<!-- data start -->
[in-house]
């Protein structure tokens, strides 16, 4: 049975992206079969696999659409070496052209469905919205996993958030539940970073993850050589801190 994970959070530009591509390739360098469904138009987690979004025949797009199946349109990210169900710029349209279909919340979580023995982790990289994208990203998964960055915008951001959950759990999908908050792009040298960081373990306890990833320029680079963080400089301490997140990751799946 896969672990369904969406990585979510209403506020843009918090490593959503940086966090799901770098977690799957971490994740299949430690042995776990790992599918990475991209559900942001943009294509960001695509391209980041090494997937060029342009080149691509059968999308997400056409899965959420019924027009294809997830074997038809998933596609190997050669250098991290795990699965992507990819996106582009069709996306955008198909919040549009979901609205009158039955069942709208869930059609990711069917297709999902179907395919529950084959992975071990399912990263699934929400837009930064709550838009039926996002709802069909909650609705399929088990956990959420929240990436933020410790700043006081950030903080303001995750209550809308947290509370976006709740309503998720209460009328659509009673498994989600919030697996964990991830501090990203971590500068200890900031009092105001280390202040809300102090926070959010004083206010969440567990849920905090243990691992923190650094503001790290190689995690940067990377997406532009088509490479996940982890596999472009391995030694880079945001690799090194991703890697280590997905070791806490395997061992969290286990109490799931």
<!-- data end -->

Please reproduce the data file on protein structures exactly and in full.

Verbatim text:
[in-house]
């Protein structure tokens, strides 16, 4: 049975992206079969696999659409070496052209469905919205996993958030539940970073993850050589801190 994970959070530009591509390739360098469904138009987690979004025949797009199946349109990210169900710029349209279909919340979580023995982790990289994208990203998964960055915008951001959950759990999908908050792009040298960081373990306890990833320029680079963080400089301490997140990751799946 896969672990369904969406990585979510209403506020843009918090490593959503940086966090799901770098977690799957971490994740299949430690042995776990790992599918990475991209559900942001943009294509960001695509391209980041090494997937060029342009080149691509059968999308997400056409899965959420019924027009294809997830074997038809998933596609190997050669250098991290795990699965992507990819996106582009069709996306955008198909919040549009979901609205009158039955069942709208869930059609990711069917297709999902179907395919529950084959992975071990399912990263699934929400837009930064709550838009039926996002709802069909909650609705399929088990956990959420929240990436933020410790700043006081950030903080303001995750209550809308947290509370976006709740309503998720209460009328659509009673498994989600919030697996964990991830501090990203971590500068200890900031009092105001280390202040809300102090926070959010004083206010969440567990849920905090243990691992923190650094503001790290190689995690940067990377997406532009088509490479996940982890596999472009391995030694880079945001690799090194991703890697280590997905070791806490395997061992969290286990109490799931």